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Advice from Leeza Gibbons – Champion for Alzheimer’s Caregivers

Breathe: Start by taking 10 purposeful breaths; breathing in sheer certainty that you are doing your best. Breathe out all the negativity that weighs heavily on you. This can change your physical and emotional state so you can better cope with your caregiver stress.

Believe: Now is the time to be an optimist. Know that your efforts will be enough. Believe that you can get empowered by others who have achieved this before you.

Receive: Everyone has limits. Know that real strength comes from knowing when to ask for help. When someone says, “Do you need anything?” say “yes,” and be prepared to tell them a specific way they could help.

Source: This is a shortened version of interview with Leeza on CNN, April 26, 2011.

Note: After Leeza Gibbons’ grandmother and mother died of Alzheimer’s disease, she decided to help other family members caring for their loved ones with the disease. She created Leeza’s Place, a facility for Alzheimer’s caregivers.

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2 Responses to “Advice from Leeza Gibbons – Champion for Alzheimer’s Caregivers”

  1. Frank's wife says:

    I have just written a book called Caregiving for Beginners, or what I learned caregiving for Frank and his Dementia.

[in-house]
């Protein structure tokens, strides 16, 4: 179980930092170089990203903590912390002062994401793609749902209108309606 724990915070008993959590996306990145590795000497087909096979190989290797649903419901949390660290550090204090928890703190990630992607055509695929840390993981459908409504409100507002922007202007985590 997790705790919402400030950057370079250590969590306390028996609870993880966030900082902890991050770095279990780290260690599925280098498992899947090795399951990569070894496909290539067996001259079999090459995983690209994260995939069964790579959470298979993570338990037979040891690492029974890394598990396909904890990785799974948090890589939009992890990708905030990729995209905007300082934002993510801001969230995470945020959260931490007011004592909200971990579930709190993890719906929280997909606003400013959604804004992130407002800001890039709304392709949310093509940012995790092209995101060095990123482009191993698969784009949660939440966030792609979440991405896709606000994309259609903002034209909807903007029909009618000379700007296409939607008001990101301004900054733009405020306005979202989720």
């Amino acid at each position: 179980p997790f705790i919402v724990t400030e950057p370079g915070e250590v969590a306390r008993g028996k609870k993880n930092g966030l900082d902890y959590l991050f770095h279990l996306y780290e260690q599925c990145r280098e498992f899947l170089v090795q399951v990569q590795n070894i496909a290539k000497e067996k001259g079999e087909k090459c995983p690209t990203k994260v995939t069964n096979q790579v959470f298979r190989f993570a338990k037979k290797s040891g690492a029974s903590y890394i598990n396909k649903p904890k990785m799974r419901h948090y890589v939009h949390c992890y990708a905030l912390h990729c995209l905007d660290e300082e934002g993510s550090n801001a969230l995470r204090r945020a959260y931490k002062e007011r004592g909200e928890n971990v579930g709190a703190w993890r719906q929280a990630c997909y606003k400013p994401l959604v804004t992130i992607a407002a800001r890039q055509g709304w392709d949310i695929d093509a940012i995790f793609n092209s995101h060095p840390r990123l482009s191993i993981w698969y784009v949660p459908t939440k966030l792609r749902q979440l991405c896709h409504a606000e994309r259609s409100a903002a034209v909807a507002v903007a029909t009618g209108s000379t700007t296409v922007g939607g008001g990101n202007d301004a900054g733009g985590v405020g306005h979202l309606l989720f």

Frank is the longest living FTDementia research subjects the UCSanFrancisco’s memory and aging dept. They suggest last March that take notes on what I was doing for Frank at home.

    My notes became a little book! One which I wish I had had when Frank was first diagnosed 7 years ago.

    I would feel honored it you would read it and even perhaps recomend it to your readers.
    Xlibrus is my publisher. The book can be obtained on Amazon, or Barnes and Noble’s website.
    Thank you, Frank’s wife.

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  2. Frank's wife says:

    My husband Frank was diagnosed with Frontal Temporal Dementia 7 years ago. He is one of the longest living FTD research subjects they have at the Memory and Aging Dept at UCSanFrancisco.
    Last March one of the researchers said they hoped that I was taking notes on what I was doing for Frank at home.
    Those notes turned into a little book. One which I wish I had had when Frank was first diagnosed.

    I am hoping you would read the book: “Cargiving for Beginners” and perhaps mention it on your website.

    Report this comment

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